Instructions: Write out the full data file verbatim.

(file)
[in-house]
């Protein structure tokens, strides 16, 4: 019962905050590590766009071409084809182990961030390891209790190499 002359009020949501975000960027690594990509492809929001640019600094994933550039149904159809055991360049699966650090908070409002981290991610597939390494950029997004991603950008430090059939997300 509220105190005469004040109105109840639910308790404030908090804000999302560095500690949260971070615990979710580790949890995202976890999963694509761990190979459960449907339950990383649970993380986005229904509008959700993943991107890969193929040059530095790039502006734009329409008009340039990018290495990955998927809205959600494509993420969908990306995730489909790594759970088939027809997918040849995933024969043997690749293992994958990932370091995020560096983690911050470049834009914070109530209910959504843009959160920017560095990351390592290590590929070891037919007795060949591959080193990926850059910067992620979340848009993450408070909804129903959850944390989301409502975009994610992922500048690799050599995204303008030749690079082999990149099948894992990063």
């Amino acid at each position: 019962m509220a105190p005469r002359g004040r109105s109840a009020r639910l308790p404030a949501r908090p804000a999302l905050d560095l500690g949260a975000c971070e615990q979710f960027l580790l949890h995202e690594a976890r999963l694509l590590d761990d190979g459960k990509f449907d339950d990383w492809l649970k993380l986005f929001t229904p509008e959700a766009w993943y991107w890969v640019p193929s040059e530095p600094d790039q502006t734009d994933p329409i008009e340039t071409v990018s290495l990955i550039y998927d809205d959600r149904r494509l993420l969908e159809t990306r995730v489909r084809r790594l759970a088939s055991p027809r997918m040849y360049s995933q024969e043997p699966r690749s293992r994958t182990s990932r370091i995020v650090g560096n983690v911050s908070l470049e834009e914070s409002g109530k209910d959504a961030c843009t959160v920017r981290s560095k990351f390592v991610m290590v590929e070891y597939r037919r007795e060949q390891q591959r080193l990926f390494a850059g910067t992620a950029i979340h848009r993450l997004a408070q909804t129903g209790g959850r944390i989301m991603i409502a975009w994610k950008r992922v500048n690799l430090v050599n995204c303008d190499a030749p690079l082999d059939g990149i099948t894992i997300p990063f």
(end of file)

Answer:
[in-house]
């Protein structure tokens, strides 16, 4: 019962905050590590766009071409084809182990961030390891209790190499 002359009020949501975000960027690594990509492809929001640019600094994933550039149904159809055991360049699966650090908070409002981290991610597939390494950029997004991603950008430090059939997300 509220105190005469004040109105109840639910308790404030908090804000999302560095500690949260971070615990979710580790949890995202976890999963694509761990190979459960449907339950990383649970993380986005229904509008959700993943991107890969193929040059530095790039502006734009329409008009340039990018290495990955998927809205959600494509993420969908990306995730489909790594759970088939027809997918040849995933024969043997690749293992994958990932370091995020560096983690911050470049834009914070109530209910959504843009959160920017560095990351390592290590590929070891037919007795060949591959080193990926850059910067992620979340848009993450408070909804129903959850944390989301409502975009994610992922500048690799050599995204303008030749690079082999990149099948894992990063």
């Amino acid at each position: 019962m509220a105190p005469r002359g004040r109105s109840a009020r639910l308790p404030a949501r908090p804000a999302l905050d560095l500690g949260a975000c971070e615990q979710f960027l580790l949890h995202e690594a976890r999963l694509l590590d761990d190979g459960k990509f449907d339950d990383w492809l649970k993380l986005f929001t229904p509008e959700a766009w993943y991107w890969v640019p193929s040059e530095p600094d790039q502006t734009d994933p329409i008009e340039t071409v990018s290495l990955i550039y998927d809205d959600r149904r494509l993420l969908e159809t990306r995730v489909r084809r790594l759970a088939s055991p027809r997918m040849y360049s995933q024969e043997p699966r690749s293992r994958t182990s990932r370091i995020v650090g560096n983690v911050s908070l470049e834009e914070s409002g109530k209910d959504a961030c843009t959160v920017r981290s560095k990351f390592v991610m290590v590929e070891y597939r037919r007795e060949q390891q591959r080193l990926f390494a850059g910067t992620a950029i979340h848009r993450l997004a408070q909804t129903g209790g959850r944390i989301m991603i409502a975009w994610k950008r992922v500048n690799l430090v050599n995204c303008d190499a030749p690079l082999d059939g990149i099948t894992i997300p990063f």